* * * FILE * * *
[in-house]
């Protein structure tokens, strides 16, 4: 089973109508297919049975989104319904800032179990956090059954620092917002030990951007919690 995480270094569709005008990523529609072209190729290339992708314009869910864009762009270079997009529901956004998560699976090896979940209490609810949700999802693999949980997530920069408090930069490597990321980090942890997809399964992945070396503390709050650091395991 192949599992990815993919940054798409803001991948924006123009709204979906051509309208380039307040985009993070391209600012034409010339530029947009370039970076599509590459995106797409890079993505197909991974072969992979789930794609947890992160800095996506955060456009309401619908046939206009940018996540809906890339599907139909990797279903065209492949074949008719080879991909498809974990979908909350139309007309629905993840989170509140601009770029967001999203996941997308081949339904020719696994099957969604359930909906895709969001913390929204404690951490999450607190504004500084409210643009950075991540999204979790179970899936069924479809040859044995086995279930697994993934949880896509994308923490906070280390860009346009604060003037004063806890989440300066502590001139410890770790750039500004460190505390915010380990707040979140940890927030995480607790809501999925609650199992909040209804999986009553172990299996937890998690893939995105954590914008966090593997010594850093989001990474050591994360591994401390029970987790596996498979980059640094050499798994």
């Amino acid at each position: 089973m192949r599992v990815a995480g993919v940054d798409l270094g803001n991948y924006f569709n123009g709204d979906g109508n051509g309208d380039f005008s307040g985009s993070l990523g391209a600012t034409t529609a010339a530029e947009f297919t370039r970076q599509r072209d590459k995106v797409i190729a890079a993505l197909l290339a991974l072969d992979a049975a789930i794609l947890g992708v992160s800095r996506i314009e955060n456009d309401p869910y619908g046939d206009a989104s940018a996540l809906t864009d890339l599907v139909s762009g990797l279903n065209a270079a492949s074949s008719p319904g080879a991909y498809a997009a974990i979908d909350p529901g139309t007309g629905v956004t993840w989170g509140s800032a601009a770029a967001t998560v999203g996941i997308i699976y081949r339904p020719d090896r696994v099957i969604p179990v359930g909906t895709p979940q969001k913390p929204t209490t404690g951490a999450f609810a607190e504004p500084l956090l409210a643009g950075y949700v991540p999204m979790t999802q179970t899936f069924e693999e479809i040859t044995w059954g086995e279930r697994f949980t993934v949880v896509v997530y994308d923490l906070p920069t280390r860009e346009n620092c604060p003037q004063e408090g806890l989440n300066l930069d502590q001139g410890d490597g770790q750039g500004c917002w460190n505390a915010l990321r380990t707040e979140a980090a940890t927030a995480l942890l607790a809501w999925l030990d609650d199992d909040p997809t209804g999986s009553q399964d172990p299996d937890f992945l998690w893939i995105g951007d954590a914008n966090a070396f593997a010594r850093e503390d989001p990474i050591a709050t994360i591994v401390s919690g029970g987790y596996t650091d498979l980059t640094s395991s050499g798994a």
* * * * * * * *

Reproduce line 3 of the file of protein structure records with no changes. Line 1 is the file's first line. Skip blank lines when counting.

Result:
């Amino acid at each position: 089973m192949r599992v990815a995480g993919v940054d798409l270094g803001n991948y924006f569709n123009g709204d979906g109508n051509g309208d380039f005008s307040g985009s993070l990523g391209a600012t034409t529609a010339a530029e947009f297919t370039r970076q599509r072209d590459k995106v797409i190729a890079a993505l197909l290339a991974l072969d992979a049975a789930i794609l947890g992708v992160s800095r996506i314009e955060n456009d309401p869910y619908g046939d206009a989104s940018a996540l809906t864009d890339l599907v139909s762009g990797l279903n065209a270079a492949s074949s008719p319904g080879a991909y498809a997009a974990i979908d909350p529901g139309t007309g629905v956004t993840w989170g509140s800032a601009a770029a967001t998560v999203g996941i997308i699976y081949r339904p020719d090896r696994v099957i969604p179990v359930g909906t895709p979940q969001k913390p929204t209490t404690g951490a999450f609810a607190e504004p500084l956090l409210a643009g950075y949700v991540p999204m979790t999802q179970t899936f069924e693999e479809i040859t044995w059954g086995e279930r697994f949980t993934v949880v896509v997530y994308d923490l906070p920069t280390r860009e346009n620092c604060p003037q004063e408090g806890l989440n300066l930069d502590q001139g410890d490597g770790q750039g500004c917002w460190n505390a915010l990321r380990t707040e979140a980090a940890t927030a995480l942890l607790a809501w999925l030990d609650d199992d909040p997809t209804g999986s009553q399964d172990p299996d937890f992945l998690w893939i995105g951007d954590a914008n966090a070396f593997a010594r850093e503390d989001p990474i050591a709050t994360i591994v401390s919690g029970g987790y596996t650091d498979l980059t640094s395991s050499g798994a």